David stops by Boots to put on cologne. "No need to smell like a homeless person is there?" he said to me.

David asks a couple in the street for a cigarette.

David picks up a bottle of cider at  £2 for two litres from Bargain Booze to share with a friend who did not want to be photographed.

Lee sits on the steps to Mind, an organisation which helps those with addictions and mental illnesses. 

David picks up his free pizza from Domino's.
As we made our way around Newquay, David introduced me to one of his friends, Clive Bladen. David met Clive on his birthday after he gave him a joint on the beach. Now, they see each other almost daily. Clive was quite articulate, and told me of how he lived on the streets through choice after massive problems with his relationship. He did not appear upset or even worried about the fact he did not have a home. 

Clive Bladen

Clive chats with David and Lee on the steps of the Beach Nightclub in Newquay town centre.

The bench where Clive chooses to sleep, despite the offer of the church from Chris

As we were returning to the church in St. Columb, David and Lee stopped at The L to finish off the Domino's pizza which was given to them. As we approached we saw a very small and frail man sitting on the bench. As we sat down it became clear that this man obviously had severe mental difficulties. He struggled with talking and was shivering violently due to the harsh wind which was blowing across the headland, a problem which was not helped by the fact he was merely dressed in tracksuit bottoms, sandals and a T-shirt. What followed was probably the most humbling part of the entire day, as David and Lee attempted to feed and dress the man...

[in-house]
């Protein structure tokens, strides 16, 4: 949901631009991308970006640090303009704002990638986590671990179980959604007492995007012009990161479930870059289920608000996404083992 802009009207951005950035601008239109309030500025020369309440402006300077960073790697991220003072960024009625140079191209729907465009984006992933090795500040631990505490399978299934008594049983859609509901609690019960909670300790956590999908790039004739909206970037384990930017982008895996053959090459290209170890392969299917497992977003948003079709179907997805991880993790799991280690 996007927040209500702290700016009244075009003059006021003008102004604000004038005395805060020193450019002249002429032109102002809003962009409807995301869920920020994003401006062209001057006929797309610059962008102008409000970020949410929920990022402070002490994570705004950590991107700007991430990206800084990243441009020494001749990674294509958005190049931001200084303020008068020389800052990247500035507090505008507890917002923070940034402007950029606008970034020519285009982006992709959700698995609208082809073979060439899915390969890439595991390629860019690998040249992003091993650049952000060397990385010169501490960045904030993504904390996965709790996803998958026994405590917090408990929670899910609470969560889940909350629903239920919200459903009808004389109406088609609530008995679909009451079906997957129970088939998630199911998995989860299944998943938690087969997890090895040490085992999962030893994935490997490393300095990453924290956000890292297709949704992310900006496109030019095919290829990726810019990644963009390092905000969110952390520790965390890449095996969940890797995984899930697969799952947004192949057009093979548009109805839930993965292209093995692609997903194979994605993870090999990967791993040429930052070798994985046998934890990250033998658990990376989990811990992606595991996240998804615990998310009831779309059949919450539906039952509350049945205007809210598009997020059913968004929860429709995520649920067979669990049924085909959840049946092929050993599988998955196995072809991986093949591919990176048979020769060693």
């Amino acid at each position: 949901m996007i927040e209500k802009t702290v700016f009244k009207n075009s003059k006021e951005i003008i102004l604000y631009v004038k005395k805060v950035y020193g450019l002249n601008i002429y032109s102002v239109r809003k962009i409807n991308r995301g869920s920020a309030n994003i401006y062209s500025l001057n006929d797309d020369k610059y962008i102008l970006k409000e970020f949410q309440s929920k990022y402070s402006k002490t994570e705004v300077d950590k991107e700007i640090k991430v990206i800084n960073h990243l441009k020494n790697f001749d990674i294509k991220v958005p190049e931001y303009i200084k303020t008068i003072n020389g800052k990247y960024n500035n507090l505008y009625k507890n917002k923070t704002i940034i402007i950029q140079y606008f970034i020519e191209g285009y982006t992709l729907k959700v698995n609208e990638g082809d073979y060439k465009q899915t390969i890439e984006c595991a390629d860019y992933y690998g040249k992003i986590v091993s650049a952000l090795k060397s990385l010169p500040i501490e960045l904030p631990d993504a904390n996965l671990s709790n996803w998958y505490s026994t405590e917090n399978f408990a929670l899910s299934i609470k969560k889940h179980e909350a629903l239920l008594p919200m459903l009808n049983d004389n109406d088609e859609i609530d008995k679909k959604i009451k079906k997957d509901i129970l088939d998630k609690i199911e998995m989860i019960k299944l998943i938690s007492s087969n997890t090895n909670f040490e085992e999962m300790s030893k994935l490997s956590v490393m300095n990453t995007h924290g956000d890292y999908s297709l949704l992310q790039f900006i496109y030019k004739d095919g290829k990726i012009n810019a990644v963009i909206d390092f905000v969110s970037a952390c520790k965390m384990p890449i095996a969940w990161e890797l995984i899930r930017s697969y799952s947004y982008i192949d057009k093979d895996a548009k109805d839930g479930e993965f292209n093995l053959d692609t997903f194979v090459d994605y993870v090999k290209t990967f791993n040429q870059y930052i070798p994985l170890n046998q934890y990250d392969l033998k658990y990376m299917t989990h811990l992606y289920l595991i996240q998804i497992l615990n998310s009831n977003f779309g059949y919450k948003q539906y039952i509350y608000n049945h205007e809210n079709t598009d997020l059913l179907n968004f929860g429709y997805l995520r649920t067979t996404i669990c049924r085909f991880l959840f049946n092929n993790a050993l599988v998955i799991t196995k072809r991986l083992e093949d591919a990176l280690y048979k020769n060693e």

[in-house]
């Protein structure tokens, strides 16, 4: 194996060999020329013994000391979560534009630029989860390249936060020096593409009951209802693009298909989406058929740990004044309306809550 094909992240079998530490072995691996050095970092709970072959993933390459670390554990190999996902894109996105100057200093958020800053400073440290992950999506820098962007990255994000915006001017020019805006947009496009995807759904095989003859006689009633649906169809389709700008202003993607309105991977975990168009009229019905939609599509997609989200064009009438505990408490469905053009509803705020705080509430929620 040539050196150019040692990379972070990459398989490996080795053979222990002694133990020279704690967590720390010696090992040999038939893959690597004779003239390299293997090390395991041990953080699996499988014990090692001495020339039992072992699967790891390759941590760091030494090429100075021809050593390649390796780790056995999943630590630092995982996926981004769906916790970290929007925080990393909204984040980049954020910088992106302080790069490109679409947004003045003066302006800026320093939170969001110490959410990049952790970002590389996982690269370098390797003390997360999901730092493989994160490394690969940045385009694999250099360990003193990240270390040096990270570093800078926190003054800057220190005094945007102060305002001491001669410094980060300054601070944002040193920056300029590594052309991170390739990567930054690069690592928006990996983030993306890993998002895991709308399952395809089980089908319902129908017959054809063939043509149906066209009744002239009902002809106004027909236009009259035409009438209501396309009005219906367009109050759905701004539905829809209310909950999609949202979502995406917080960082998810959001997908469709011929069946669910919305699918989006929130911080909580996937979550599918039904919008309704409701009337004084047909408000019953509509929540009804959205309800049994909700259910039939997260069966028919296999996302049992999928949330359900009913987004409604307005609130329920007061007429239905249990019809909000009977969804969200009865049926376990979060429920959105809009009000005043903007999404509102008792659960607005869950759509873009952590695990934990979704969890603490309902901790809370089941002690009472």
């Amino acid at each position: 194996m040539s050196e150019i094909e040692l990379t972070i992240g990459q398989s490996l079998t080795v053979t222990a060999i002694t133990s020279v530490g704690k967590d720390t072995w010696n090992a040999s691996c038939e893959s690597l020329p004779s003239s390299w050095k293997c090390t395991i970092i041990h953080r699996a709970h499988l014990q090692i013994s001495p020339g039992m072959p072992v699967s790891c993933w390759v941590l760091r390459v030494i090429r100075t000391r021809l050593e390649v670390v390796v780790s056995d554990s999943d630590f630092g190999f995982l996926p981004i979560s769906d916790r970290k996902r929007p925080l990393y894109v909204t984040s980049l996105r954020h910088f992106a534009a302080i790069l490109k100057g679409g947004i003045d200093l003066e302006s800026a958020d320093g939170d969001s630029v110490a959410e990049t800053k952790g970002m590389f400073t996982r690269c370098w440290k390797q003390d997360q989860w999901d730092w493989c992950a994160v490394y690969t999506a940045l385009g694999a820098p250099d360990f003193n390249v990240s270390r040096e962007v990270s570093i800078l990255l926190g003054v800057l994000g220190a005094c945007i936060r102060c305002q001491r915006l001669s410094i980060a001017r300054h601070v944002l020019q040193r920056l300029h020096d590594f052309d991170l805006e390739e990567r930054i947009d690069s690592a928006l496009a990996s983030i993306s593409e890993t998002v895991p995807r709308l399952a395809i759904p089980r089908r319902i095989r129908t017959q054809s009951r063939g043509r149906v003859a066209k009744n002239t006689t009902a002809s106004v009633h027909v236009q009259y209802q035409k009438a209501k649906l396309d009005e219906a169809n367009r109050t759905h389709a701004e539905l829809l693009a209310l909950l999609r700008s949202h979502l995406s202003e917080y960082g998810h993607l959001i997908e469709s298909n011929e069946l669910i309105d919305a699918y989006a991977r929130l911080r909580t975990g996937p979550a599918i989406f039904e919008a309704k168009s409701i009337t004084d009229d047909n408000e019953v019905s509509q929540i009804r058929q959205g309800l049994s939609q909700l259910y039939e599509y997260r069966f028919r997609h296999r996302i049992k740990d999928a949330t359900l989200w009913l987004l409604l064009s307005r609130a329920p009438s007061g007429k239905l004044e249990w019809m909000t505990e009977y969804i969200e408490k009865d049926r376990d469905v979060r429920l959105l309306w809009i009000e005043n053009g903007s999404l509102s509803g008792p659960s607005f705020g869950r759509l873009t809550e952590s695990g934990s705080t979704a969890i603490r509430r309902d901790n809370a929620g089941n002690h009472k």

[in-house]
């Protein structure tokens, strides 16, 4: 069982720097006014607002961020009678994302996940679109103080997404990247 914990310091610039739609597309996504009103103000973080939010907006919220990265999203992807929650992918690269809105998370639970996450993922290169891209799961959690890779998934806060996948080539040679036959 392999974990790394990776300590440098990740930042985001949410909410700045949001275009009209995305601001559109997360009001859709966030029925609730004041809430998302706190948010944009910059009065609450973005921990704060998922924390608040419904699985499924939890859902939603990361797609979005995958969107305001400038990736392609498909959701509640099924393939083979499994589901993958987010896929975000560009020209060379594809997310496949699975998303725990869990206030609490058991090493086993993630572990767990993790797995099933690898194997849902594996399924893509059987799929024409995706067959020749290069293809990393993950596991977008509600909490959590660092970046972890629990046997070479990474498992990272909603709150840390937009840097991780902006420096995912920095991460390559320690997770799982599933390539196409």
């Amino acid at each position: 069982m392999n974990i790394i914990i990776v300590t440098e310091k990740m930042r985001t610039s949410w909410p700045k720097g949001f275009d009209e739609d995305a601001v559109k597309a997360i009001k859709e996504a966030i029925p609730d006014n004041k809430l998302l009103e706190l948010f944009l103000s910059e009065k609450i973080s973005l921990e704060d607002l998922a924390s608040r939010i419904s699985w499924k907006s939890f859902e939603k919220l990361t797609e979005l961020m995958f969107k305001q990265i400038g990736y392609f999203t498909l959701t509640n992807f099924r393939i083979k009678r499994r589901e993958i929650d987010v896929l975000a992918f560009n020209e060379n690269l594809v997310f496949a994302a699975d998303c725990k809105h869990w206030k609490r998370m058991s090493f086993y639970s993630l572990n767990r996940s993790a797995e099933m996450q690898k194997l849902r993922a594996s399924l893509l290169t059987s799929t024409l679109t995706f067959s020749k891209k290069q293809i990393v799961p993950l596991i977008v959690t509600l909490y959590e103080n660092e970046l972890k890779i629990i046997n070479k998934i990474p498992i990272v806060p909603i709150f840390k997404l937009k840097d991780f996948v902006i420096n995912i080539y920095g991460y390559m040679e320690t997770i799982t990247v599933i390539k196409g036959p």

David offers a slice of hot pizza in vain, willing the man to eat. It appeared as though he was not even aware of what he was looking at.

David gave wrapped his coat around the still unidentified man. Although he could not talk, his appreciation was evident.

After a short while the man's carer showed up. They had become separated in town and had been looking for the man, who was apparently called Tony. David gave up his fleece for Tony to keep. Afterwards, he turned to face me and said "this is the real world".  

After spending the day with these people, and gaining but  a fraction of an experience of their way of life, I feel compelled ot continue documenting their lives. After speaking to Chris, it is agreed that I will be returning to St. Columb and Newquay very soon to create an on-going study of the homeless of Newquay. Perhaps I can change peoples' perception of these misunderstood and often compassionate people - perhaps I won't. But it is the first time I have truly felt the need to prove - or at least say - something with my photography.